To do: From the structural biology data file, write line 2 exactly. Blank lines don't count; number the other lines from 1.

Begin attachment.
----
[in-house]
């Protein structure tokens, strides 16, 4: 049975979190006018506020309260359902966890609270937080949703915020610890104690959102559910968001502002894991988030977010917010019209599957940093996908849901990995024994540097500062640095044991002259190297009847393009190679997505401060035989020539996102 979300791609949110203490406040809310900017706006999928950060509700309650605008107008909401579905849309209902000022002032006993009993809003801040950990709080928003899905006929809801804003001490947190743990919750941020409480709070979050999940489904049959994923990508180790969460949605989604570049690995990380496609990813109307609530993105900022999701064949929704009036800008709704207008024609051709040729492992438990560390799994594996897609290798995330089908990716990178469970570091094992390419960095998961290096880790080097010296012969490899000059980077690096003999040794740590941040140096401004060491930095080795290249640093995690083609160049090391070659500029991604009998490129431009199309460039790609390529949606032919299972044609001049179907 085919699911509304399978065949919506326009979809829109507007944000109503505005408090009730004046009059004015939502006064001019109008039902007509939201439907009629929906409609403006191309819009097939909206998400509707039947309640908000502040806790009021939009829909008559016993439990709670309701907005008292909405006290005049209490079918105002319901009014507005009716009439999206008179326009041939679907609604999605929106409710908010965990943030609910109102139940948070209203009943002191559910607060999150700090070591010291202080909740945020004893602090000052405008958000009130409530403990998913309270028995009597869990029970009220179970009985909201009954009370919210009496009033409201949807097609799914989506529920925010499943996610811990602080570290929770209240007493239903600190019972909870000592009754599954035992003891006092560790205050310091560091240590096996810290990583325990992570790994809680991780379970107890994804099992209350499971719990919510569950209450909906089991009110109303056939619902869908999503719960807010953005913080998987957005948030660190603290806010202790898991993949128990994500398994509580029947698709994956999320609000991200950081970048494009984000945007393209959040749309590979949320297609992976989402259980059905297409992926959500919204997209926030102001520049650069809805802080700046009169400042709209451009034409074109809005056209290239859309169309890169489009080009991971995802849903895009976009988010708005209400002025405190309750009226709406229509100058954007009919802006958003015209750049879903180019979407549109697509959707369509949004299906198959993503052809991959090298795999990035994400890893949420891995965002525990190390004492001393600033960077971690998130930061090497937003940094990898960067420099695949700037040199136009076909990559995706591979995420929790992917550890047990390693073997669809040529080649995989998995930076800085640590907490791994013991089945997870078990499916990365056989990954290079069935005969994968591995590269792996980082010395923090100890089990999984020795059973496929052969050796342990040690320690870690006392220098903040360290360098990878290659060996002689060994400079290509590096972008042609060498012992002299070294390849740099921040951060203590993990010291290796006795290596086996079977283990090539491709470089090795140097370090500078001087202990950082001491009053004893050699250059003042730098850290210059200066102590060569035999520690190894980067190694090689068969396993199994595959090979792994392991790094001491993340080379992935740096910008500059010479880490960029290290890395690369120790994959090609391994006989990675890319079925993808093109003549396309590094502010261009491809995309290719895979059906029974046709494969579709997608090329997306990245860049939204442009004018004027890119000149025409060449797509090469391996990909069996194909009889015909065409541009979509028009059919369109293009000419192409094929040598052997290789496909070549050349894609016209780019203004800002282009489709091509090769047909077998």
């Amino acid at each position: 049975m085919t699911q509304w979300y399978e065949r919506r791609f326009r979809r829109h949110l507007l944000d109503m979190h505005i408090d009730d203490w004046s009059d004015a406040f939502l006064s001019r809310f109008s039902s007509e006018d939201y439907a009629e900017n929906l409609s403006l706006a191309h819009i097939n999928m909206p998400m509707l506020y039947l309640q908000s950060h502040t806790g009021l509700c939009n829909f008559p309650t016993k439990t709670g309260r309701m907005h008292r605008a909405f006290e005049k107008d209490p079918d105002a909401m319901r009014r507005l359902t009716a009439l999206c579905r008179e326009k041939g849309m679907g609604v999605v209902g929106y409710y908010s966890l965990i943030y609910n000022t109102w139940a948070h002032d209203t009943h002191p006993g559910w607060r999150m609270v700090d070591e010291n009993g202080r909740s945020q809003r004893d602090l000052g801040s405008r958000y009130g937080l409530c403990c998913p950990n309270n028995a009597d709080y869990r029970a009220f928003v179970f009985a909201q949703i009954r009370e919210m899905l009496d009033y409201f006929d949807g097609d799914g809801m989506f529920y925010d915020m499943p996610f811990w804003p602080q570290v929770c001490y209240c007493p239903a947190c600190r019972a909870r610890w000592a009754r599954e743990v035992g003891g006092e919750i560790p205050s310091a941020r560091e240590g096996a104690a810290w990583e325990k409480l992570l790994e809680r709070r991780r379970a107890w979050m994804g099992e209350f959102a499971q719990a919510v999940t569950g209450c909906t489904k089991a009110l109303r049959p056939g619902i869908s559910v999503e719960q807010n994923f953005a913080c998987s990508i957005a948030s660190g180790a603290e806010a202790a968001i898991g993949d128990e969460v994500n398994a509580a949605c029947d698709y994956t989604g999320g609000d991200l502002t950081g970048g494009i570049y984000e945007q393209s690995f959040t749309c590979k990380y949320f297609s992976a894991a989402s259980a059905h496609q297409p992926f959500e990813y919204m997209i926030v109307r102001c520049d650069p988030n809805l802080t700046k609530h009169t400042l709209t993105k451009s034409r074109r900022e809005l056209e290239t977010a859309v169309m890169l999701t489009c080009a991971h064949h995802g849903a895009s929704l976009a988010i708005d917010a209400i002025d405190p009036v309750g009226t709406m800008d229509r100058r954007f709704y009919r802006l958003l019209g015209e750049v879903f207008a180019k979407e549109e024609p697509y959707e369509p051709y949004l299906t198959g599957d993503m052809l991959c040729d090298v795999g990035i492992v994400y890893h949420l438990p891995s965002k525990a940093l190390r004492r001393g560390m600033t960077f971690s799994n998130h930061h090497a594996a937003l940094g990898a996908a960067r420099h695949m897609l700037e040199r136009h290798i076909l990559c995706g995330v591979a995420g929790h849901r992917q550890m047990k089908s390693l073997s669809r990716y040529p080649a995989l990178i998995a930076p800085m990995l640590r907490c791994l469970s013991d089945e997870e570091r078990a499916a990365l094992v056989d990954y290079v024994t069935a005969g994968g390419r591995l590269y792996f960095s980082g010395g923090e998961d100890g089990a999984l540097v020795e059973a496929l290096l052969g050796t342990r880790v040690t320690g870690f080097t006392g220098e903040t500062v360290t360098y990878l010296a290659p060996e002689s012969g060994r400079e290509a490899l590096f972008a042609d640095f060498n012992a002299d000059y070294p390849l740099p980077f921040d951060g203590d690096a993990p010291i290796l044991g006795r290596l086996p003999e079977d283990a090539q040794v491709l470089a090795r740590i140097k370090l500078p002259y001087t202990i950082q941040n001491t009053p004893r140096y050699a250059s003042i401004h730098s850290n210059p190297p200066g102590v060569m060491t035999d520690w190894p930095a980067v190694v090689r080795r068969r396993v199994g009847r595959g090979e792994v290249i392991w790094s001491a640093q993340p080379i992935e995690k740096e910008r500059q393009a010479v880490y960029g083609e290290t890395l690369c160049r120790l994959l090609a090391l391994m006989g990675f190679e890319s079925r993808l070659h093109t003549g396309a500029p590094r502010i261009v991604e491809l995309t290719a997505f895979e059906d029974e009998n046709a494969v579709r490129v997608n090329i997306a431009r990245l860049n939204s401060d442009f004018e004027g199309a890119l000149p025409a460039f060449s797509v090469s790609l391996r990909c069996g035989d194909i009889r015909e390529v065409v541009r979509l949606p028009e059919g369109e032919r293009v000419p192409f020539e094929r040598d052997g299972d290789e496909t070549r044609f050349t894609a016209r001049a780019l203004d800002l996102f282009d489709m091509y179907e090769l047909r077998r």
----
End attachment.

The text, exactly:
């Protein structure tokens, strides 16, 4: 049975979190006018506020309260359902966890609270937080949703915020610890104690959102559910968001502002894991988030977010917010019209599957940093996908849901990995024994540097500062640095044991002259190297009847393009190679997505401060035989020539996102 979300791609949110203490406040809310900017706006999928950060509700309650605008107008909401579905849309209902000022002032006993009993809003801040950990709080928003899905006929809801804003001490947190743990919750941020409480709070979050999940489904049959994923990508180790969460949605989604570049690995990380496609990813109307609530993105900022999701064949929704009036800008709704207008024609051709040729492992438990560390799994594996897609290798995330089908990716990178469970570091094992390419960095998961290096880790080097010296012969490899000059980077690096003999040794740590941040140096401004060491930095080795290249640093995690083609160049090391070659500029991604009998490129431009199309460039790609390529949606032919299972044609001049179907 085919699911509304399978065949919506326009979809829109507007944000109503505005408090009730004046009059004015939502006064001019109008039902007509939201439907009629929906409609403006191309819009097939909206998400509707039947309640908000502040806790009021939009829909008559016993439990709670309701907005008292909405006290005049209490079918105002319901009014507005009716009439999206008179326009041939679907609604999605929106409710908010965990943030609910109102139940948070209203009943002191559910607060999150700090070591010291202080909740945020004893602090000052405008958000009130409530403990998913309270028995009597869990029970009220179970009985909201009954009370919210009496009033409201949807097609799914989506529920925010499943996610811990602080570290929770209240007493239903600190019972909870000592009754599954035992003891006092560790205050310091560091240590096996810290990583325990992570790994809680991780379970107890994804099992209350499971719990919510569950209450909906089991009110109303056939619902869908999503719960807010953005913080998987957005948030660190603290806010202790898991993949128990994500398994509580029947698709994956999320609000991200950081970048494009984000945007393209959040749309590979949320297609992976989402259980059905297409992926959500919204997209926030102001520049650069809805802080700046009169400042709209451009034409074109809005056209290239859309169309890169489009080009991971995802849903895009976009988010708005209400002025405190309750009226709406229509100058954007009919802006958003015209750049879903180019979407549109697509959707369509949004299906198959993503052809991959090298795999990035994400890893949420891995965002525990190390004492001393600033960077971690998130930061090497937003940094990898960067420099695949700037040199136009076909990559995706591979995420929790992917550890047990390693073997669809040529080649995989998995930076800085640590907490791994013991089945997870078990499916990365056989990954290079069935005969994968591995590269792996980082010395923090100890089990999984020795059973496929052969050796342990040690320690870690006392220098903040360290360098990878290659060996002689060994400079290509590096972008042609060498012992002299070294390849740099921040951060203590993990010291290796006795290596086996079977283990090539491709470089090795140097370090500078001087202990950082001491009053004893050699250059003042730098850290210059200066102590060569035999520690190894980067190694090689068969396993199994595959090979792994392991790094001491993340080379992935740096910008500059010479880490960029290290890395690369120790994959090609391994006989990675890319079925993808093109003549396309590094502010261009491809995309290719895979059906029974046709494969579709997608090329997306990245860049939204442009004018004027890119000149025409060449797509090469391996990909069996194909009889015909065409541009979509028009059919369109293009000419192409094929040598052997290789496909070549050349894609016209780019203004800002282009489709091509090769047909077998």